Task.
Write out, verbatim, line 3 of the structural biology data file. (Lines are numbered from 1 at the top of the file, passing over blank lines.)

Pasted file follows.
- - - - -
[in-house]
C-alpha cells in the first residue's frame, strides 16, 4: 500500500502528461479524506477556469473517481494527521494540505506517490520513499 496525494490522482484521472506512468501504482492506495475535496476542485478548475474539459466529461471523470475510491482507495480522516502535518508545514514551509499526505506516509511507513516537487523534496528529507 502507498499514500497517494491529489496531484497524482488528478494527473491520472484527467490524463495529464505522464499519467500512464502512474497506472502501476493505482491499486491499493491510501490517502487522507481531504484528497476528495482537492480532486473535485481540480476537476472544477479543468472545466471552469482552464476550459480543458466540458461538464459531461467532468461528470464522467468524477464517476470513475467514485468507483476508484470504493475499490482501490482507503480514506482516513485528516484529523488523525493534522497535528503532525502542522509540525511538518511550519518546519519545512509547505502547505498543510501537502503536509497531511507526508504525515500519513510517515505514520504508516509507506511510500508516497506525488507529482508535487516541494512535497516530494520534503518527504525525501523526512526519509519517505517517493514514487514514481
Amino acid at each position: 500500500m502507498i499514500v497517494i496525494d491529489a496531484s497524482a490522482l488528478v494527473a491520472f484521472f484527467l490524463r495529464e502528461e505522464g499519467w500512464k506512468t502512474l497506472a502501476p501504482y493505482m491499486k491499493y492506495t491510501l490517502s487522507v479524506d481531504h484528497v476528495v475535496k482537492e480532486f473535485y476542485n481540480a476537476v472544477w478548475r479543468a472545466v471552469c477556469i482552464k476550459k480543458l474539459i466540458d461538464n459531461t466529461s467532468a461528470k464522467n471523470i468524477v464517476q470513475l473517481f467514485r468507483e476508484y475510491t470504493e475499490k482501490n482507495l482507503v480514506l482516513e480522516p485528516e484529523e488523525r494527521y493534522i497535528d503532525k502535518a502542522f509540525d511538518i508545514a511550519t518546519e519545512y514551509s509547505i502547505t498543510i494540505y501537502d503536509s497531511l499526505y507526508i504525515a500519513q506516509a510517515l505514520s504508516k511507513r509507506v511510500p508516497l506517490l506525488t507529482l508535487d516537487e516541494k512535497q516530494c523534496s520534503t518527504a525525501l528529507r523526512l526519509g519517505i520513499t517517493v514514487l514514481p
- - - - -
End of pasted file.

Amino acid at each position: 500500500m502507498i499514500v497517494i496525494d491529489a496531484s497524482a490522482l488528478v494527473a491520472f484521472f484527467l490524463r495529464e502528461e505522464g499519467w500512464k506512468t502512474l497506472a502501476p501504482y493505482m491499486k491499493y492506495t491510501l490517502s487522507v479524506d481531504h484528497v476528495v475535496k482537492e480532486f473535485y476542485n481540480a476537476v472544477w478548475r479543468a472545466v471552469c477556469i482552464k476550459k480543458l474539459i466540458d461538464n459531461t466529461s467532468a461528470k464522467n471523470i468524477v464517476q470513475l473517481f467514485r468507483e476508484y475510491t470504493e475499490k482501490n482507495l482507503v480514506l482516513e480522516p485528516e484529523e488523525r494527521y493534522i497535528d503532525k502535518a502542522f509540525d511538518i508545514a511550519t518546519e519545512y514551509s509547505i502547505t498543510i494540505y501537502d503536509s497531511l499526505y507526508i504525515a500519513q506516509a510517515l505514520s504508516k511507513r509507506v511510500p508516497l506517490l506525488t507529482l508535487d516537487e516541494k512535497q516530494c523534496s520534503t518527504a525525501l528529507r523526512l526519509g519517505i520513499t517517493v514514487l514514481p